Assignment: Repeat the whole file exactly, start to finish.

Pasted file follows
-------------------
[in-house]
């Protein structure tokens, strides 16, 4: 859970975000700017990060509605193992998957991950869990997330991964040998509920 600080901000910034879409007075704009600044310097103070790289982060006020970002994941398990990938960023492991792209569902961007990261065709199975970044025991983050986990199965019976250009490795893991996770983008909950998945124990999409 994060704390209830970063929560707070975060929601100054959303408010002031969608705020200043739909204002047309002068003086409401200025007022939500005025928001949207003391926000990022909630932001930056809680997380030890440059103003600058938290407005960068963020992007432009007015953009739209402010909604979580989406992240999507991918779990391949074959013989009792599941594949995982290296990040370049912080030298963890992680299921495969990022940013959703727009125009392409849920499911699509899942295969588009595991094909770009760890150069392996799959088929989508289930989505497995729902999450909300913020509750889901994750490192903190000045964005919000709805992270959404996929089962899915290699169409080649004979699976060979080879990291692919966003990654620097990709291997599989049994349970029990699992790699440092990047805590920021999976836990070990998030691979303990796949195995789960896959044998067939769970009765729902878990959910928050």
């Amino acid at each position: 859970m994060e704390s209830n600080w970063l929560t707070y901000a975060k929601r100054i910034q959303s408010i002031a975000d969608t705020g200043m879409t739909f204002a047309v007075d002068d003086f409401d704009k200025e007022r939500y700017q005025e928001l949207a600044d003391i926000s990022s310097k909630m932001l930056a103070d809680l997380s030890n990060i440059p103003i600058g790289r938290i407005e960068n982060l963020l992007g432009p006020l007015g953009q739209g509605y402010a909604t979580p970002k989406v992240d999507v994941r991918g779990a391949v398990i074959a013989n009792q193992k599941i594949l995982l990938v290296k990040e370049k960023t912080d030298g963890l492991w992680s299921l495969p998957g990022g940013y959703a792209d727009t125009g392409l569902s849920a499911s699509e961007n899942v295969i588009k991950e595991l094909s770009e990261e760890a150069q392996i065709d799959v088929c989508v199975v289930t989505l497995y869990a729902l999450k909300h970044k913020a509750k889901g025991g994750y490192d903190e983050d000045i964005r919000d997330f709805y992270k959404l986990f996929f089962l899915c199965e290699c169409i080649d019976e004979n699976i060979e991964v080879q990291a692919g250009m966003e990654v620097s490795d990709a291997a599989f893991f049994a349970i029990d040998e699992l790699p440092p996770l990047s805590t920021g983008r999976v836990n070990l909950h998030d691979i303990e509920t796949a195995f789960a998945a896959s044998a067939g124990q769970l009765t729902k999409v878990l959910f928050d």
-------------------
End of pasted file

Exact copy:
[in-house]
């Protein structure tokens, strides 16, 4: 859970975000700017990060509605193992998957991950869990997330991964040998509920 600080901000910034879409007075704009600044310097103070790289982060006020970002994941398990990938960023492991792209569902961007990261065709199975970044025991983050986990199965019976250009490795893991996770983008909950998945124990999409 994060704390209830970063929560707070975060929601100054959303408010002031969608705020200043739909204002047309002068003086409401200025007022939500005025928001949207003391926000990022909630932001930056809680997380030890440059103003600058938290407005960068963020992007432009007015953009739209402010909604979580989406992240999507991918779990391949074959013989009792599941594949995982290296990040370049912080030298963890992680299921495969990022940013959703727009125009392409849920499911699509899942295969588009595991094909770009760890150069392996799959088929989508289930989505497995729902999450909300913020509750889901994750490192903190000045964005919000709805992270959404996929089962899915290699169409080649004979699976060979080879990291692919966003990654620097990709291997599989049994349970029990699992790699440092990047805590920021999976836990070990998030691979303990796949195995789960896959044998067939769970009765729902878990959910928050």
């Amino acid at each position: 859970m994060e704390s209830n600080w970063l929560t707070y901000a975060k929601r100054i910034q959303s408010i002031a975000d969608t705020g200043m879409t739909f204002a047309v007075d002068d003086f409401d704009k200025e007022r939500y700017q005025e928001l949207a600044d003391i926000s990022s310097k909630m932001l930056a103070d809680l997380s030890n990060i440059p103003i600058g790289r938290i407005e960068n982060l963020l992007g432009p006020l007015g953009q739209g509605y402010a909604t979580p970002k989406v992240d999507v994941r991918g779990a391949v398990i074959a013989n009792q193992k599941i594949l995982l990938v290296k990040e370049k960023t912080d030298g963890l492991w992680s299921l495969p998957g990022g940013y959703a792209d727009t125009g392409l569902s849920a499911s699509e961007n899942v295969i588009k991950e595991l094909s770009e990261e760890a150069q392996i065709d799959v088929c989508v199975v289930t989505l497995y869990a729902l999450k909300h970044k913020a509750k889901g025991g994750y490192d903190e983050d000045i964005r919000d997330f709805y992270k959404l986990f996929f089962l899915c199965e290699c169409i080649d019976e004979n699976i060979e991964v080879q990291a692919g250009m966003e990654v620097s490795d990709a291997a599989f893991f049994a349970i029990d040998e699992l790699p440092p996770l990047s805590t920021g983008r999976v836990n070990l909950h998030d691979i303990e509920t796949a195995f789960a998945a896959s044998a067939g124990q769970l009765t729902k999409v878990l959910f928050d």